A study recently published in Lancet titled, “Early Food Intervention and Skin Emollients to Prevent Food Allergy in Young Children (PreventADALL*)”, found that exposure to, even just tastes of, potentially allergenic foods from 3 months of age reduced food allergy at 36 months in the general population. This is a notable addition to the growing body of evidence (see Quake et al and Nishimura et al) that small, recurring exposures early in life can successfully build tolerance to potentially allergenic foods. While landmark studies such as LEAP and EAT were based on interventions of at least 2g of food protein consumed 2-3 times per week, no serving size was specified in the PreventADALL study. Families were simply asked to feed their babies tastes of each food (peanut, cow’s milk, wheat, and egg) at least 4 times per week, complementary to regular feeding.
“In our intention-to-treat analyses, risk of food allergy was significantly reduced in the food intervention group, indicating that early exposure to even small amounts of allergenic foods might be sufficient to prevent food allergy.”
A 2x2 factorial, cluster-randomized trial evaluating whether early food allergen introduction or skin emollient application prevented food allergy at age 36 months.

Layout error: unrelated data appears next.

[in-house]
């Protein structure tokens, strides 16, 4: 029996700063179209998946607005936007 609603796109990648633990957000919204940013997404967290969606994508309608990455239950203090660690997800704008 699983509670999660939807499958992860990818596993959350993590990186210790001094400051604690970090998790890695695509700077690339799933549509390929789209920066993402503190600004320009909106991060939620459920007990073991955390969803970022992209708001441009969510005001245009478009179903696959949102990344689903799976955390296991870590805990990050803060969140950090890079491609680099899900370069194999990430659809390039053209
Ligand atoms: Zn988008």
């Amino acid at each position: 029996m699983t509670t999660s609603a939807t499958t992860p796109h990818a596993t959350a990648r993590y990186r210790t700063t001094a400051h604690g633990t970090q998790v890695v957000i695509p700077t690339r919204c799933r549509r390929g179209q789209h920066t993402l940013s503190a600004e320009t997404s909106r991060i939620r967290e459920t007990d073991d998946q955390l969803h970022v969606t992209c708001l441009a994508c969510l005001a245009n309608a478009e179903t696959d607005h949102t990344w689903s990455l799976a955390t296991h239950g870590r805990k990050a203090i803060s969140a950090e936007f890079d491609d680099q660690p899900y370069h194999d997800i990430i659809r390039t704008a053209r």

2,397 newborns were recruited from the general population in Norway and Sweden. Participants were randomly assigned (1:1:1:1) to 4 groups: food intervention, skin intervention, combined intervention, and no intervention.
Participants had clinical follow-up visits at 3, 6, 12, 24, and 36 months of age. Information was collected through e-diaries from birth to 26 weeks, then via e-questionnaires every 3 months during the 1st year, and then biannually. At the 36-month follow-up, children were screened for food allergy via a parental interview on frequent or recent consumption and possible reaction, as well as assessed for allergic sensitization using a skin prick test.
Allergy to any interventional food at 36 months of age.
No serious adverse events were reported. Food allergy rates by intervention group:
Compared to the control group, the risk of food allergy was significantly reduced in the food intervention group, followed by those who completed the combined (food+skin) intervention. Interestingly, the skin intervention group had the highest incidence of food allergy, even when compared to the control group. This necessitates further research into the relationship between skin and the development of food allergies.
The authors conclude that,
“Exposure to allergenic foods from 3 months of age reduced the risk of documented food allergy at age 36 months in children recruited from a general population. Our results support that early introduction of common allergenic foods is a safe and effective strategy to prevent food allergy.”
*PreventADALL = Preventing Atopic Dermatitis and ALLergies in Children
Skjerven HO, Lie A, Vettukattil R, et al. Early food intervention and skin emollients to prevent food allergy in young children (PreventADALL): A factorial, multicentre, cluster-randomised trial.The Lancet. 2022;399(10344):2398-2411. doi:10.1016/s0140-6736(22)00687-0